Behind India’s Palace Doors: A New Hotel Trend
Ten days before my botched meeting with the Maharaja of Jodhpur, I explained my mission to Sayar Singh, the man in a starched blue shirt charged with driving me around Rajasthan. He betrayed no emotion, but I interpreted his lack of response as mild disapproval. Or maybe that was my anxiety: I was uncomfortable with the idea of having a driver. Uncomfortable, that is, until we pulled into the melee of cars, motorbikes, trucks, buses, goats, pedestrians, camel carts and dogs on the highway in Rajasthan.
It took us seven bone-rattling hours, but we finally turned the car sharply into the hushed driveway of our first stop: Raj Niwas, in the district of Dholpur. The palace was a veritable museum, a preserve of anglophiliac nostalgia complete with a liveried doorman. The furniture was dark and heavily carved, the worn carpets were silk, and every inch of the walls that wasn’t adorned with Ionic columns was hung with paintings of regal men in turbans. Built in 1876 by a family that had been given Dholpur as a fiefdom, Raj Niwas was developed to house Britain’s Prince Albert on his first visit to India. His hosts wanted him to feel at home, which is why they designed the parlour ceiling to match the one at Buckingham Palace.
“Everyone who has a structure like this wants to preserve it,” said Dushyant Singh, the estate’s current owner. “That wouldn’t have been possible without tourism.”
A stocky, fast-talking man in his 40s, Dushyant is, in his own words, “a hotel professional.” But he’s also the scion of the local ruling family, the son of Rajasthan’s chief minister and a politician himself—a characteristic that became increasingly obvious as he began to extol Dholpur’s attractions. “We’re convenient to Delhi and to the Taj Mahal,” he said. “But we have excellent wildlife close by. Guests come here for a quiet spot to relax. Have you seen our reviews on TripAdvisor?”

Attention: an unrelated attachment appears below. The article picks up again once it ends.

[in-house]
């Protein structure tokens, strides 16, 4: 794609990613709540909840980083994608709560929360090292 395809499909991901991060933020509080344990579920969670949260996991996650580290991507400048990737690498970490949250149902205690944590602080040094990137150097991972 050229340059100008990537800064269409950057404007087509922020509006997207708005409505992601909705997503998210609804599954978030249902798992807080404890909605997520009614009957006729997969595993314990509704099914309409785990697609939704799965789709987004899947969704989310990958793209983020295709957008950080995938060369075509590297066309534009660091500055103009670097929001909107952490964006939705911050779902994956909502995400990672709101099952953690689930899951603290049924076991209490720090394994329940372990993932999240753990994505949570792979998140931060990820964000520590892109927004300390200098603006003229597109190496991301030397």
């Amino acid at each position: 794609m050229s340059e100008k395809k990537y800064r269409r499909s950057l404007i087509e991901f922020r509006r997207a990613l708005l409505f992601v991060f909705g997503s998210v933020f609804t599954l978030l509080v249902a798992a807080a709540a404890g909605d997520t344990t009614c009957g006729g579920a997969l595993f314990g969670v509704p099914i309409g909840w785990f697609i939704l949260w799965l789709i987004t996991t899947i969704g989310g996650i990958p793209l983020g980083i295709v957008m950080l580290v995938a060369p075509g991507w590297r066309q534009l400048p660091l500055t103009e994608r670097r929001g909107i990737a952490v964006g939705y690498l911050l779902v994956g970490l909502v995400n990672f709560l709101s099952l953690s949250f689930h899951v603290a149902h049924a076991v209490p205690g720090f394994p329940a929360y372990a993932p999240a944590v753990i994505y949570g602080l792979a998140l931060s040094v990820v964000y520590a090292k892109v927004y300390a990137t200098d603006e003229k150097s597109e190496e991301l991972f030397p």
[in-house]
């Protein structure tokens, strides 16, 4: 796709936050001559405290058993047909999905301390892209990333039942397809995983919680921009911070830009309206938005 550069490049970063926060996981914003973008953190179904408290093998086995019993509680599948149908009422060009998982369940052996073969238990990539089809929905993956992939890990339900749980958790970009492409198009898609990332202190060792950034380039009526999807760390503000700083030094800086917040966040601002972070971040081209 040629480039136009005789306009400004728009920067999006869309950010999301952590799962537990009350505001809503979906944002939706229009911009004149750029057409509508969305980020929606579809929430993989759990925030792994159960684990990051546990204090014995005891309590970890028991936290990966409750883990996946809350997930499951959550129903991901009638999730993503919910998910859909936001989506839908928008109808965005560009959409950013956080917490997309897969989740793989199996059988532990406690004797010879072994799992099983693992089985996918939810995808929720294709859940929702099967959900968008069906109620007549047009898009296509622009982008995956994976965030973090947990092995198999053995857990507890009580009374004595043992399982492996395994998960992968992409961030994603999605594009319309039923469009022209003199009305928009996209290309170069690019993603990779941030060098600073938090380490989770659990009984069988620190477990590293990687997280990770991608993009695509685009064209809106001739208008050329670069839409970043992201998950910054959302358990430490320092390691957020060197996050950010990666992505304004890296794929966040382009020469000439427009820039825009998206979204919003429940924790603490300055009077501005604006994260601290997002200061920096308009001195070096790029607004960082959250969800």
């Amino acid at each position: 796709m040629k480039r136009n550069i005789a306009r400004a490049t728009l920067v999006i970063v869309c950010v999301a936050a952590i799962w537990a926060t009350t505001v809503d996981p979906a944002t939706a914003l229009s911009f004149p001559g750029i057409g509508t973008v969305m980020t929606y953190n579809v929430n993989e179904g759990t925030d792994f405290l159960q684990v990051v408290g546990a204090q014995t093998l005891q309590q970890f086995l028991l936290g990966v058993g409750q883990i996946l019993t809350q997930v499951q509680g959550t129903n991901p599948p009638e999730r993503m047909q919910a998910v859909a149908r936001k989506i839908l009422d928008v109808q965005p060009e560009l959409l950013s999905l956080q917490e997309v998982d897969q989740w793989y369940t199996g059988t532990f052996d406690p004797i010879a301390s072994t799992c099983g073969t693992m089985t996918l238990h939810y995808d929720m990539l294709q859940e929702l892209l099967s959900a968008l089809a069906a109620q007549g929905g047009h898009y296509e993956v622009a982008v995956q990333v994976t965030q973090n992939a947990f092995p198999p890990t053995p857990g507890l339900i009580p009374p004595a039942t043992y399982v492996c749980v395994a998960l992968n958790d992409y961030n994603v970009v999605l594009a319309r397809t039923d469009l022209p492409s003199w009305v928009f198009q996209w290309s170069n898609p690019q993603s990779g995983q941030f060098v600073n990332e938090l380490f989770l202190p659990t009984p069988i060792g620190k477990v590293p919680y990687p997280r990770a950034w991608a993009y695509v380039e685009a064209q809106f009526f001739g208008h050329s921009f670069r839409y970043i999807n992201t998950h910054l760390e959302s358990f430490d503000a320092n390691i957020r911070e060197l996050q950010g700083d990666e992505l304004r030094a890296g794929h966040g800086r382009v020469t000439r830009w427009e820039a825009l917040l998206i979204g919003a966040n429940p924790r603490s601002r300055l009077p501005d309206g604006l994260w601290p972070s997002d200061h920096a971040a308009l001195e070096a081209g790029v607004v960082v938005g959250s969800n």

Dushyant wasn’t sentimental for the past. He had grown up in the palace—room No. 6 was his childhood bedroom—but he professed no discomfort at having strangers in his home. In fact, he had built a restaurant and modern cabanas in the palace garden in order to increase the number of guests the hotel could accommodate. Confident, with at least one eye firmly on the bottom line, Dushyant didn’t act like royalty; he acted like a venture capitalist.
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